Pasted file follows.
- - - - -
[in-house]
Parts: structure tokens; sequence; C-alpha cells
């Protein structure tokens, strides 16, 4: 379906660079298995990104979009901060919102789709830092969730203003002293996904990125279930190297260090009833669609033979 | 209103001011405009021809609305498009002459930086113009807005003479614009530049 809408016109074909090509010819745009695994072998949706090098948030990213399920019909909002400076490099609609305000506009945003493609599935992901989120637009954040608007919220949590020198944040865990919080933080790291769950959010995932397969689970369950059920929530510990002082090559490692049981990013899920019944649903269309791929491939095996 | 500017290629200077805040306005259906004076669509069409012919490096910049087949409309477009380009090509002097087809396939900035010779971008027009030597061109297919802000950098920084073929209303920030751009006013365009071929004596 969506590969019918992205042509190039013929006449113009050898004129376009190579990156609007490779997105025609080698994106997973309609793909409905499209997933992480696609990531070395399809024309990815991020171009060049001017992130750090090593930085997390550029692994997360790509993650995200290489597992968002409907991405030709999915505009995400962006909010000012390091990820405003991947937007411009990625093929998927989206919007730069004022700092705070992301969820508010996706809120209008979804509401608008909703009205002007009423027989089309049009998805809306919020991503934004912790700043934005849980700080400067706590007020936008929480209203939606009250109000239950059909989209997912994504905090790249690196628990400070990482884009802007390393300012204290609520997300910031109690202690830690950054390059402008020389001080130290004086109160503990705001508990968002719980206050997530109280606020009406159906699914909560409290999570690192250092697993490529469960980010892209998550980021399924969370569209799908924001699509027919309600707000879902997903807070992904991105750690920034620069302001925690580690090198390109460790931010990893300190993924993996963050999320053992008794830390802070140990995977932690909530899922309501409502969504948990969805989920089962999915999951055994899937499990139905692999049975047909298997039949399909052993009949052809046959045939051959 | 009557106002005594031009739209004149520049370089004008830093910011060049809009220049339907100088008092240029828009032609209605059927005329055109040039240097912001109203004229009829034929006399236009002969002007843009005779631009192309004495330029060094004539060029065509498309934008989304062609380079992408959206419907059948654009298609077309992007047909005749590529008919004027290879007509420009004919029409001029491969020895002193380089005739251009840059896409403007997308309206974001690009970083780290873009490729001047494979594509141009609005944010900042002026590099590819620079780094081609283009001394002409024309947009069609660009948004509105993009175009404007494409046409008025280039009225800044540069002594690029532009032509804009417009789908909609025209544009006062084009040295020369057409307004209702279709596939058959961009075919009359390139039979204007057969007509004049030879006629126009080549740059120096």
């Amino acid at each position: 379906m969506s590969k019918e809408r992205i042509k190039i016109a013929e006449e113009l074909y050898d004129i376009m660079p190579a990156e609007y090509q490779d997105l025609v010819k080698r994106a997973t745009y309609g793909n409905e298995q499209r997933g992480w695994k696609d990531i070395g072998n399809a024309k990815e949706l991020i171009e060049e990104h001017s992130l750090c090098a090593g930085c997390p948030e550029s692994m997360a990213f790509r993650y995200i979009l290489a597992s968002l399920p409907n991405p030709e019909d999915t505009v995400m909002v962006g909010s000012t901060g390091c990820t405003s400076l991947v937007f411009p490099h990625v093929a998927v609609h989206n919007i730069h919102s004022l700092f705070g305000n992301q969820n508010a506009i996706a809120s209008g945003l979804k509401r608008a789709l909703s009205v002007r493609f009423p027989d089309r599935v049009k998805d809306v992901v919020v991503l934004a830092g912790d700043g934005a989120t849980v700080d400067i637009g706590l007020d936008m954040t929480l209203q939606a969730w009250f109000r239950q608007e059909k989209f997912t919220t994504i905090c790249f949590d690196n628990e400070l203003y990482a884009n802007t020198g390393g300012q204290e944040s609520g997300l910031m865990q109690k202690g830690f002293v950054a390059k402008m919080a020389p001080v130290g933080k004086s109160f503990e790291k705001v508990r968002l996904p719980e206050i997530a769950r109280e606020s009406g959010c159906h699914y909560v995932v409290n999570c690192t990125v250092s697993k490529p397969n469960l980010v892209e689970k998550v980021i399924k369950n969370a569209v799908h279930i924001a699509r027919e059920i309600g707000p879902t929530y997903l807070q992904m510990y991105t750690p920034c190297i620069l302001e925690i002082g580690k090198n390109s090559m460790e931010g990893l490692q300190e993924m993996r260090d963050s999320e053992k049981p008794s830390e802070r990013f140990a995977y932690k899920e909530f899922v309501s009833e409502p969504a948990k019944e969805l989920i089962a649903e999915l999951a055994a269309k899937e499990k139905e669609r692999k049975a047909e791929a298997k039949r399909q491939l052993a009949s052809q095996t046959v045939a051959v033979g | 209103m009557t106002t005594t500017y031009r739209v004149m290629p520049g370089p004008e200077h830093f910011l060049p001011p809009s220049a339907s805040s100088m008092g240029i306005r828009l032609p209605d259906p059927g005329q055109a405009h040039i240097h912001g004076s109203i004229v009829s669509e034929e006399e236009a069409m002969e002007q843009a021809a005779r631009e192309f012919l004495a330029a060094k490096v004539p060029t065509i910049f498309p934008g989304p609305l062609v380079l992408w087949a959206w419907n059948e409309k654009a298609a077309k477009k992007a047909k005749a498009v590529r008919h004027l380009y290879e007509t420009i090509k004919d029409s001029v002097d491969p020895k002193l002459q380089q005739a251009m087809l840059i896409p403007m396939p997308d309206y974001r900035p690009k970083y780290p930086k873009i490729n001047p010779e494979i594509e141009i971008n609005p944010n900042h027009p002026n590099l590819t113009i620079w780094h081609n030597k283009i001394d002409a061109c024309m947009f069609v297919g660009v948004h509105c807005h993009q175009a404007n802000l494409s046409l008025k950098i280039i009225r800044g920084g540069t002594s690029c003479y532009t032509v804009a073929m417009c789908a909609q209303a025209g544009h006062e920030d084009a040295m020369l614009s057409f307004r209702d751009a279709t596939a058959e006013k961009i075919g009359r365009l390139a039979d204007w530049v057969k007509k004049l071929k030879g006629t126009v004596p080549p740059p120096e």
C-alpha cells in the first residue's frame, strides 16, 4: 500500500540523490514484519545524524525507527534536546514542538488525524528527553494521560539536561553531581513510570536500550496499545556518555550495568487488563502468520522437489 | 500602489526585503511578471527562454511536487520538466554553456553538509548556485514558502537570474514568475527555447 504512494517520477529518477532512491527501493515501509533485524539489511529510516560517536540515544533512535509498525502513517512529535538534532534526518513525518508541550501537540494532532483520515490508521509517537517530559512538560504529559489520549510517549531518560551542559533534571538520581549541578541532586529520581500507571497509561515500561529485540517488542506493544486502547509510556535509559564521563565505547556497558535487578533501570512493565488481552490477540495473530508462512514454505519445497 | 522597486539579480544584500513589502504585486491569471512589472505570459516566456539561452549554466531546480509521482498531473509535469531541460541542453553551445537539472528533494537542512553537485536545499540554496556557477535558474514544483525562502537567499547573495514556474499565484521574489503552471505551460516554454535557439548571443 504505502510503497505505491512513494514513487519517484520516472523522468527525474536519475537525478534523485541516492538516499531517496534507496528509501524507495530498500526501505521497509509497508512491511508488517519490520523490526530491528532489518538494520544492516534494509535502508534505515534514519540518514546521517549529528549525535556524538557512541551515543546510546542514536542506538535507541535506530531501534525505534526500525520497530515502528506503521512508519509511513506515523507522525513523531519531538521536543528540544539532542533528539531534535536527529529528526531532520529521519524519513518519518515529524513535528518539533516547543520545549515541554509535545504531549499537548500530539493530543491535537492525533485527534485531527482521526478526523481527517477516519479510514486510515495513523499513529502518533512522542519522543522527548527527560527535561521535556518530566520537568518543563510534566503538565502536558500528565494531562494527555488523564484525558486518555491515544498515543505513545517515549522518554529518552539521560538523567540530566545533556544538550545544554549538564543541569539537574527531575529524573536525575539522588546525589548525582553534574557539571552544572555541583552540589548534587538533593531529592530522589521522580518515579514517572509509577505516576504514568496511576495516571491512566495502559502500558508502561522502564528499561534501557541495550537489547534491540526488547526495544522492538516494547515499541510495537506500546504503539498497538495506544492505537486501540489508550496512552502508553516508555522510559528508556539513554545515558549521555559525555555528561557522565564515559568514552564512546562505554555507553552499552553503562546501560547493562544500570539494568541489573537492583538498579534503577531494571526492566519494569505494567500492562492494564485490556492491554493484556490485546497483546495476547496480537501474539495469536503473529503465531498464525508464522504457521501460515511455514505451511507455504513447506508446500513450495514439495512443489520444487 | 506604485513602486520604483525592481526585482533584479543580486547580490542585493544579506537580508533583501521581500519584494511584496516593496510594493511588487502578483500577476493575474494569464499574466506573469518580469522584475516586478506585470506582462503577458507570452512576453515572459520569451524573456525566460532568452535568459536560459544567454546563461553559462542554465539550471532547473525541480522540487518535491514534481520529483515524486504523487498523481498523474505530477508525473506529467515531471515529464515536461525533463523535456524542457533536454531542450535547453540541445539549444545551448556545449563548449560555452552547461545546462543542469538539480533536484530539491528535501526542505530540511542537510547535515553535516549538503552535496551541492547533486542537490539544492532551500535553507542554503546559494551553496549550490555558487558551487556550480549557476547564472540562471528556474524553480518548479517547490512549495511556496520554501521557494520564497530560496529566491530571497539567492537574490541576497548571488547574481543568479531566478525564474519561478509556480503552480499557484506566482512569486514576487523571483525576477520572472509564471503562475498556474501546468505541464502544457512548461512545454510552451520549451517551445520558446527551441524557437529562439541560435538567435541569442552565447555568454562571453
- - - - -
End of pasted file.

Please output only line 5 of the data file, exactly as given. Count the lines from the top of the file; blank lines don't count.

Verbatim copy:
C-alpha cells in the first residue's frame, strides 16, 4: 500500500540523490514484519545524524525507527534536546514542538488525524528527553494521560539536561553531581513510570536500550496499545556518555550495568487488563502468520522437489 | 500602489526585503511578471527562454511536487520538466554553456553538509548556485514558502537570474514568475527555447 504512494517520477529518477532512491527501493515501509533485524539489511529510516560517536540515544533512535509498525502513517512529535538534532534526518513525518508541550501537540494532532483520515490508521509517537517530559512538560504529559489520549510517549531518560551542559533534571538520581549541578541532586529520581500507571497509561515500561529485540517488542506493544486502547509510556535509559564521563565505547556497558535487578533501570512493565488481552490477540495473530508462512514454505519445497 | 522597486539579480544584500513589502504585486491569471512589472505570459516566456539561452549554466531546480509521482498531473509535469531541460541542453553551445537539472528533494537542512553537485536545499540554496556557477535558474514544483525562502537567499547573495514556474499565484521574489503552471505551460516554454535557439548571443 504505502510503497505505491512513494514513487519517484520516472523522468527525474536519475537525478534523485541516492538516499531517496534507496528509501524507495530498500526501505521497509509497508512491511508488517519490520523490526530491528532489518538494520544492516534494509535502508534505515534514519540518514546521517549529528549525535556524538557512541551515543546510546542514536542506538535507541535506530531501534525505534526500525520497530515502528506503521512508519509511513506515523507522525513523531519531538521536543528540544539532542533528539531534535536527529529528526531532520529521519524519513518519518515529524513535528518539533516547543520545549515541554509535545504531549499537548500530539493530543491535537492525533485527534485531527482521526478526523481527517477516519479510514486510515495513523499513529502518533512522542519522543522527548527527560527535561521535556518530566520537568518543563510534566503538565502536558500528565494531562494527555488523564484525558486518555491515544498515543505513545517515549522518554529518552539521560538523567540530566545533556544538550545544554549538564543541569539537574527531575529524573536525575539522588546525589548525582553534574557539571552544572555541583552540589548534587538533593531529592530522589521522580518515579514517572509509577505516576504514568496511576495516571491512566495502559502500558508502561522502564528499561534501557541495550537489547534491540526488547526495544522492538516494547515499541510495537506500546504503539498497538495506544492505537486501540489508550496512552502508553516508555522510559528508556539513554545515558549521555559525555555528561557522565564515559568514552564512546562505554555507553552499552553503562546501560547493562544500570539494568541489573537492583538498579534503577531494571526492566519494569505494567500492562492494564485490556492491554493484556490485546497483546495476547496480537501474539495469536503473529503465531498464525508464522504457521501460515511455514505451511507455504513447506508446500513450495514439495512443489520444487 | 506604485513602486520604483525592481526585482533584479543580486547580490542585493544579506537580508533583501521581500519584494511584496516593496510594493511588487502578483500577476493575474494569464499574466506573469518580469522584475516586478506585470506582462503577458507570452512576453515572459520569451524573456525566460532568452535568459536560459544567454546563461553559462542554465539550471532547473525541480522540487518535491514534481520529483515524486504523487498523481498523474505530477508525473506529467515531471515529464515536461525533463523535456524542457533536454531542450535547453540541445539549444545551448556545449563548449560555452552547461545546462543542469538539480533536484530539491528535501526542505530540511542537510547535515553535516549538503552535496551541492547533486542537490539544492532551500535553507542554503546559494551553496549550490555558487558551487556550480549557476547564472540562471528556474524553480518548479517547490512549495511556496520554501521557494520564497530560496529566491530571497539567492537574490541576497548571488547574481543568479531566478525564474519561478509556480503552480499557484506566482512569486514576487523571483525576477520572472509564471503562475498556474501546468505541464502544457512548461512545454510552451520549451517551445520558446527551441524557437529562439541560435538567435541569442552565447555568454562571453